Iran says no OPEC member should be able to take over its share of oil exports
Iran told OPEC on Sunday that no member country should be allowed to take over another member's share of oil exports, expressing Tehran's concern about Saudi Arabia's offer to pump more oil amid US sanctions on Iranian oil sales.
In a meeting with OPEC Secretary General Mohammad Barkindo, a senior Iranian diplomat urged him to keep the group out of politics, Reuters reported.
"No country is allowed to take over the share of other members for production and exports of oil under any circumstance, and the OPEC Ministerial Conference has not issued any licence for such actions," Iran's oil ministry news agency SHANA quoted Kazem Gharibabadi, permanent envoy to the Vienna-based international organisation, as saying.
In May, US President Donald Trump pulled out of an international nuclear deal with Iran, OPEC’s third-biggest producer, and announced the sanctions. Washington is pushing allies to cut imports of Iranian oil to zero and will impose a new round of sanctions on Iranian oil sales in November.
According to OPEC’s latest monthly report on 13 August, oil production in Iran was about 3.737 million of barrels per day (bpd) in July, declining 56,300 bpd from 3.793 million bpd in June, based on secondary sources, Albawaba Business reported.
Still, Bloomberg reported that OPEC’s output increased in July, averaging 32.32 million bpd, up by 41,000 bpd from June, in spite of sliding output in Iran, Libya and Saudi Arabia.
Trump has called on OPEC to pump more oil to bring down prices. Energy ministers of Saudi Arabia, a US ally, and Russia said in May they were prepared to ease output cuts to calm consumer worries about supply.
"Iran believes that OPEC should strongly support its members at this stage and stop the plots of countries trying to politicise this organisation," Gharibabadi said.
Iran plans to send its oil minister, Bijan Zanganeh, to a September meeting of the monitoring committee overseeing OPEC's supply accord with Russia and other allies, in another bid to preserve the sanctions-hit country's crude market share, S&P Global Platts reported.
Regional rivals Saudi Arabia and Iran are involved in proxy wars, including in Yemen and Syria.
Last month, Zanganeh told his Saudi counterpart that the OPEC supply pact does not give member countries the right to increase oil production beyond their targets, Reuters reported.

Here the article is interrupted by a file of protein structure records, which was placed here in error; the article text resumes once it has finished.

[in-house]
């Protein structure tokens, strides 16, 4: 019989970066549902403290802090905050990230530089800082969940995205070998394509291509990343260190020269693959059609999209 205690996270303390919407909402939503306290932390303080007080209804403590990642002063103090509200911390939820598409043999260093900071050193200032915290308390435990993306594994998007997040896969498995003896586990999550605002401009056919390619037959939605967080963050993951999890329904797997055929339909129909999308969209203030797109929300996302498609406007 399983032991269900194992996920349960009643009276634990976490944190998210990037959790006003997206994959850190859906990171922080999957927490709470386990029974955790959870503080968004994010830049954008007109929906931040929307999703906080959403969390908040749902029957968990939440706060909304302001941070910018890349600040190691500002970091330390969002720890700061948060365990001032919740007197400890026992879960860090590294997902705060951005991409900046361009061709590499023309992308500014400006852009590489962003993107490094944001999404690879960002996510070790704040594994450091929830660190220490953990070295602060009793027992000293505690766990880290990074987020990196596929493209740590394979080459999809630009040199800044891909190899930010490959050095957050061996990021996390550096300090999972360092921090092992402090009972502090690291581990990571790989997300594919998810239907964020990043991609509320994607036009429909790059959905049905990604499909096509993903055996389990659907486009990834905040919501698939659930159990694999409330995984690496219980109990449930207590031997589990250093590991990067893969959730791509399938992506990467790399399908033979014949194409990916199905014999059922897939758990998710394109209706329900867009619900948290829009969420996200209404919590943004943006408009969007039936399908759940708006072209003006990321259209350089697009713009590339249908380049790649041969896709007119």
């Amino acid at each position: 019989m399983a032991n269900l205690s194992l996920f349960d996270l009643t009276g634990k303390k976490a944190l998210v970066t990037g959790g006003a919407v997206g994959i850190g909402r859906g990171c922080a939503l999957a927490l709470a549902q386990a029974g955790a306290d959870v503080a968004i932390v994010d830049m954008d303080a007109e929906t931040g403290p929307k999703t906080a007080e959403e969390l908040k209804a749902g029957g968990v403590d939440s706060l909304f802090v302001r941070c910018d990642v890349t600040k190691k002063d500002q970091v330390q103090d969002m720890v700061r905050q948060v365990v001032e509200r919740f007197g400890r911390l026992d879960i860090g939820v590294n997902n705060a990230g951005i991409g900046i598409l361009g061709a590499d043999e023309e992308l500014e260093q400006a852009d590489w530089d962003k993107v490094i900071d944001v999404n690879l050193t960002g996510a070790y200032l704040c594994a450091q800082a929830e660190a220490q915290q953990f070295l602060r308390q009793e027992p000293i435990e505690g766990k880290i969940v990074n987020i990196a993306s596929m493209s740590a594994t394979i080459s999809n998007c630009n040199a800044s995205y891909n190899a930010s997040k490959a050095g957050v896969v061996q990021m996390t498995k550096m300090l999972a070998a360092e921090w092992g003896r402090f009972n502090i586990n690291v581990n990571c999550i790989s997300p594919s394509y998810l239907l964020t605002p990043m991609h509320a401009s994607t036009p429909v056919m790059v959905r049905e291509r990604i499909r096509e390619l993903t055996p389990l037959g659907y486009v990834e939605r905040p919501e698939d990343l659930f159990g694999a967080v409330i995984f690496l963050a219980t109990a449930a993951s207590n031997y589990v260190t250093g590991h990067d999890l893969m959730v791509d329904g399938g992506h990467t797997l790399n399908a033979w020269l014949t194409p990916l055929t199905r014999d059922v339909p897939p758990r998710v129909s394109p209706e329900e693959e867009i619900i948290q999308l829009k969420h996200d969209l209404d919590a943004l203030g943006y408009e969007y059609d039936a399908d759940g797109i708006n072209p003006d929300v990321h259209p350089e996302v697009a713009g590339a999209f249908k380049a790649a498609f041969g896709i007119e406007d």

Iran and other signatories of the nuclear deal, including Britain, France, Germany, Russia and China, have been working to find a way to salvage the agreement in spite of US pressures.
Iran has set a series of conditions for European powers if they want Tehran to stay in the nuclear deal, including steps by European banks to safeguard trade with Tehran and guaranteeing Iranian oil sales.
Iran's vice president said on Sunday the government was seeking solutions to sell oil and transfer its revenues amid the fresh US sanctions.
In August, Washington imposed sanctions on acquisition of US dollars by Iran, and its trade in gold and precious metals. Washington will on 4 November reimpose sanctions on Iran's oil exports and banking sector.
"We are hopeful that the European countries can meet their commitments, but even if they cannot, we are seeking solutions to sell our oil and transfer its revenue," Eshaq Jahangiri was quoted as saying by the state news agency IRNA.
In similar remarks, Iran’s foreign minister praised the European signatories for their efforts to salvage the deal, especially for the EU's so-called blocking statute that aims to mitigate the impact of US sanctions for European businesses.
Still, Mohammad Javad Zarif said such measures have not been enough.
"The European have so far expressed their stance, but have failed to present an action plan... We believe Europe is not ready yet to pay a price," Zarif was quoted as saying by the Young Journalists Club website.
Zarif also tweeted on Sunday that the formation of a new Iran "action group" in the US State Department to coordinate Trump's pressure campaign against Iran was aimed at overthrowing the Islamic Republic, but that it would fail.